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I think I have found a biological solution to prevent menopause. My Kepler Bb humanoids don't get more frail with old age so aging is not a cause of death for them. They can survive well past 100 years if the conditions are just right. Because of this, I figured "If they don't die of old age, what is the point of menopause?"

This led me to my biological solution that involves adding differences to human anatomy.

In particular, there are 2 pairs of ovaries connected by small tubes. These are the primary and secondary ovaries.

The primary ovaries are closest to the fallopian tubes and are where meiosis takes place. Once meiosis is complete and thus the egg is haploid, ovulation takes place.

The secondary ovaries are closer to the uterus and are where mitosis takes place. Oogonia are like stem cells here. 1 becomes the next oogonium while the other becomes an egg cell. This primary oocyte that results from mitosis migrates into the primary ovaries where a follicle starts forming around the oocyte.

The only way menopause can happen in these females is if the secondary ovaries are surgically removed or become dysfunctional and stop producing eggs. Otherwise, the female will continue ovulating every month until death.

But is my biological solution plausible? I mean yes, lifetime ovulation does mean higher chance of pregnancy mortality and ovarian cancer. But considering that these humanoids don't die of old age, is it a good solution?

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    $\begingroup$ if you don't allow death of old age and increase age when you can be pregnant, you will quickly overrun planets and increase death starvation. But i think it would be still hard, because they need to be immune/highly resistant to "new" diseases. With genetic engineering you can create anything, so why not. However I would create 3 different systems and decide later which would win in long run. $\endgroup$ – Jan Ivan Apr 6 '17 at 5:31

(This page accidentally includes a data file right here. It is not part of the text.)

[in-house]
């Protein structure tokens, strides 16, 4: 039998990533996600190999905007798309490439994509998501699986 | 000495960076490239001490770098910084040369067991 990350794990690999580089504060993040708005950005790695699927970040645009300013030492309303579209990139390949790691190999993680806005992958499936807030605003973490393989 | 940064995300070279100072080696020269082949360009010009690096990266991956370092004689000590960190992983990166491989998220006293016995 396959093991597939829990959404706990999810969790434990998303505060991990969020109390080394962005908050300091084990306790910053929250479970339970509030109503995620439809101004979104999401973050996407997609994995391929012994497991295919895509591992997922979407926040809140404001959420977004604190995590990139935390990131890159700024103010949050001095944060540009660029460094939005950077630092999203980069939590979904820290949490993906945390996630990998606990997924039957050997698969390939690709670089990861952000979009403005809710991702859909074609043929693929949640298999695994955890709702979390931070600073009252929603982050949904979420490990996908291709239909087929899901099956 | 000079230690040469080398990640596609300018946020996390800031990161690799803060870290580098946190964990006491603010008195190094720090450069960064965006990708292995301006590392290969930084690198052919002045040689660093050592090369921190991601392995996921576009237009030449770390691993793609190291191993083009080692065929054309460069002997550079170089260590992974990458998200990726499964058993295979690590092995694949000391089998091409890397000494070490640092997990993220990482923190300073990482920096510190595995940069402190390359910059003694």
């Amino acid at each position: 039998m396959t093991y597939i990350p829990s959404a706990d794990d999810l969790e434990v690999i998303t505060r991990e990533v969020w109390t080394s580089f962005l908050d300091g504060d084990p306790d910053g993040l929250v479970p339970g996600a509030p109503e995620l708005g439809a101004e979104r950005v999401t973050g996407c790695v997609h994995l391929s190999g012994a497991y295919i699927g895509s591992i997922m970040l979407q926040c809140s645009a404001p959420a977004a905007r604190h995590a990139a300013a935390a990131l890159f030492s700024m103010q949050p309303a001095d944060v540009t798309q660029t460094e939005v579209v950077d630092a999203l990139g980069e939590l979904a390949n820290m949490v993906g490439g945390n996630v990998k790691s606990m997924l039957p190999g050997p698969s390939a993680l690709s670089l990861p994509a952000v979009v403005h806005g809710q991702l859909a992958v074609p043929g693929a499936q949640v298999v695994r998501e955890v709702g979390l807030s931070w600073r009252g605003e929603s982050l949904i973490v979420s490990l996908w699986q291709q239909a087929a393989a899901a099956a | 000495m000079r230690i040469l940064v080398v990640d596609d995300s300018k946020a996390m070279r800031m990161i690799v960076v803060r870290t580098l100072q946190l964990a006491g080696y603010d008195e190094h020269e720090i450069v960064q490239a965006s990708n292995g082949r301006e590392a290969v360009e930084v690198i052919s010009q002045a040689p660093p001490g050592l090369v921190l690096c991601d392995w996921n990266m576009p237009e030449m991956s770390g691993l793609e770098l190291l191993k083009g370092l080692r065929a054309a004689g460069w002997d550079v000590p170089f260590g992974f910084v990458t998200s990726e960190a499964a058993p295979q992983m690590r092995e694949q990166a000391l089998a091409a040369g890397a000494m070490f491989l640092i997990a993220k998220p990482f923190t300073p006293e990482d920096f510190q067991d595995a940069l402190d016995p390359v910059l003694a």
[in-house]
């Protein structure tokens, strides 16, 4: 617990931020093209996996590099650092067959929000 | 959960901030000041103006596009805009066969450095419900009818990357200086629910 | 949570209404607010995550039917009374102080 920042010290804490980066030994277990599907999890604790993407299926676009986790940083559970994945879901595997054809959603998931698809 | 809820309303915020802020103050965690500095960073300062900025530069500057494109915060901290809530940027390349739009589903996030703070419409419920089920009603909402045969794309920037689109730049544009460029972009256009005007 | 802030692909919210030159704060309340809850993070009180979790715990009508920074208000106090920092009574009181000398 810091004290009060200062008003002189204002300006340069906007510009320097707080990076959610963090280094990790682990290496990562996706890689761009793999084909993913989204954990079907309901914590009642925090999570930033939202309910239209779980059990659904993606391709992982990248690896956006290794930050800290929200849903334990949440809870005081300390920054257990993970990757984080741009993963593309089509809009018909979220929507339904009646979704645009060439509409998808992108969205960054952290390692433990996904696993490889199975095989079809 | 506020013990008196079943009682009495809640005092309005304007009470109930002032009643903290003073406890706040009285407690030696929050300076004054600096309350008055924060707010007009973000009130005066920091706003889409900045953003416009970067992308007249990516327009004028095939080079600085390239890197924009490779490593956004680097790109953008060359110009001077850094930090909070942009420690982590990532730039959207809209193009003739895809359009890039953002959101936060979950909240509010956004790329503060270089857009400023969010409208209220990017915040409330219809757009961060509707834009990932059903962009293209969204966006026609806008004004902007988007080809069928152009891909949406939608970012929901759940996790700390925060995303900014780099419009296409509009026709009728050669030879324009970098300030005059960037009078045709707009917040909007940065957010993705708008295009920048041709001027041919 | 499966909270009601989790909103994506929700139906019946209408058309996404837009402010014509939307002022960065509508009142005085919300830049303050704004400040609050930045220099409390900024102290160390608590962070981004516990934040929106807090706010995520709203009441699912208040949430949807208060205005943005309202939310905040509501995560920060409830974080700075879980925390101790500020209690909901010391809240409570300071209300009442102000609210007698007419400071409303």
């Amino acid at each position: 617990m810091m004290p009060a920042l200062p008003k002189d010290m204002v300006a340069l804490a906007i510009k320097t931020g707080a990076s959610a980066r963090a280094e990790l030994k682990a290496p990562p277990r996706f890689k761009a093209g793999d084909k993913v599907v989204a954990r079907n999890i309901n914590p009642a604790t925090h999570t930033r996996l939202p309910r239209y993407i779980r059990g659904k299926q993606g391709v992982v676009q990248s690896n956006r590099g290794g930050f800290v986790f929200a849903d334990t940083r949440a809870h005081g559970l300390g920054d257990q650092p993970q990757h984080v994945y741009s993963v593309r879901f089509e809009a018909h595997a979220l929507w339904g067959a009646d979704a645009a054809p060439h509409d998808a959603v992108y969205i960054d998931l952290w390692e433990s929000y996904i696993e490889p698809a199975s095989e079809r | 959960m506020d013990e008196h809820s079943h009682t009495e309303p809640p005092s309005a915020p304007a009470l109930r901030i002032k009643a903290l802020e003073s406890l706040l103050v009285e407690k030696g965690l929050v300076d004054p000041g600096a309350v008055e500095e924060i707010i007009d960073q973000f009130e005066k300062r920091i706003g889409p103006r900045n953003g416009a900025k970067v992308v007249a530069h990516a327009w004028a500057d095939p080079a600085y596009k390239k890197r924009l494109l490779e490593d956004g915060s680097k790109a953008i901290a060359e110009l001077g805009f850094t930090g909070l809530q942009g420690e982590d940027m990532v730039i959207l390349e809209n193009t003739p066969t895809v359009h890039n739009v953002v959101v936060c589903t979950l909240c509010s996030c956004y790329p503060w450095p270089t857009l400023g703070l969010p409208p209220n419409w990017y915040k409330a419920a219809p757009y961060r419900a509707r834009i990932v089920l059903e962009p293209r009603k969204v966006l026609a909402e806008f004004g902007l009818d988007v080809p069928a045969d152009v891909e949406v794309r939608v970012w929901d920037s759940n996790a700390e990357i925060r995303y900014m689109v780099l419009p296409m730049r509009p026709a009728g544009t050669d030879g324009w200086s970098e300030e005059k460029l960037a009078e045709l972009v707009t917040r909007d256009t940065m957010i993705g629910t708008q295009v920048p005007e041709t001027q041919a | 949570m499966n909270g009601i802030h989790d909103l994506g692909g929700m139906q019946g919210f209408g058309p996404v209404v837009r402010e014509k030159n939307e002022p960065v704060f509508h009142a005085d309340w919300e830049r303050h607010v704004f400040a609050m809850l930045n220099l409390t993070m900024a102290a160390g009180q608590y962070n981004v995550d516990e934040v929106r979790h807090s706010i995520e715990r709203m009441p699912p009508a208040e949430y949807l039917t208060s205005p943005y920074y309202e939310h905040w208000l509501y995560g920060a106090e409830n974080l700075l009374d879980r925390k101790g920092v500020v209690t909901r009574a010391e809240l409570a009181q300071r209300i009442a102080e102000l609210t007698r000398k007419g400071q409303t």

• $\begingroup$ Looking for a link on a particular species of birds that seem not to age (to answer @JanIvan — they’ve not overrun the planet), I found something more general. See Many Animals Don’t “Age”. $\endgroup$ – JDługosz Apr 6 '17 at 8:37
  • $\begingroup$ This is similar to how plants produce gametes. They don't have germ lines like we do. $\endgroup$ – Anonymous Apr 6 '17 at 15:39
  • $\begingroup$ This might be worth asking on the Biology exchange if you remove the references to a fictional race, since this is something very curious when you think about it. Males generate sperm continuously, yet females generate their eggs all at birth; there's probably some biological or evolutionary reason for that, but I don't know what it is. $\endgroup$ – Palarran Apr 7 '17 at 3:12
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Why do our own male and female gammets use different mechanisms? This suggests that there is a competitive advantage to producing all the eggs (or singletuse precursors) as soon as possible — even before being born — rather than generating on the fly from stem cells like ecery other type of tissue. You simply postulate that this has not happened. But what's the downside?

I don’t kmow if needing two separate organs is necessary. Nor do you need anything resembling the storage system needed by our mechanism, so you won’t have follicles etc.

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Why continue the monthly cycle? Only human females go into heat every 28 days, and conceal the fact. What about a woman who releases one egg a year? Menopause is delayed by a factor of twelve. Plus, you may get some push back from female readers at the thought of enduring a menstrual cycle for a hundred years. Many of them do not enjoy this part of their life and want to be done with it. Menopause is a relief from a lifetime of agony every 28 days. What would be the effect on society if once a year females went into heat, just like every other species on Earth?

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  • $\begingroup$ I don't enjoy it when I get period contractions or ovulation pain but it isn't an everyday agony for me. Most of my menstrual cycle is asymptomatic. But I know that it is likely that a new cycle started when I can feel my uterus starting to cramp up. Those contractions I feel on my period are very bad(the cramping itself is bad and then I get 1 contraction every minute or more. The contractions make the pain go up for a few seconds(enough for me to bend over) and then it goes back down to baseline). But I enjoy the fact that I have a menstrual cycle. I just wish it was less painful. $\endgroup$ – Caters Apr 6 '17 at 15:48

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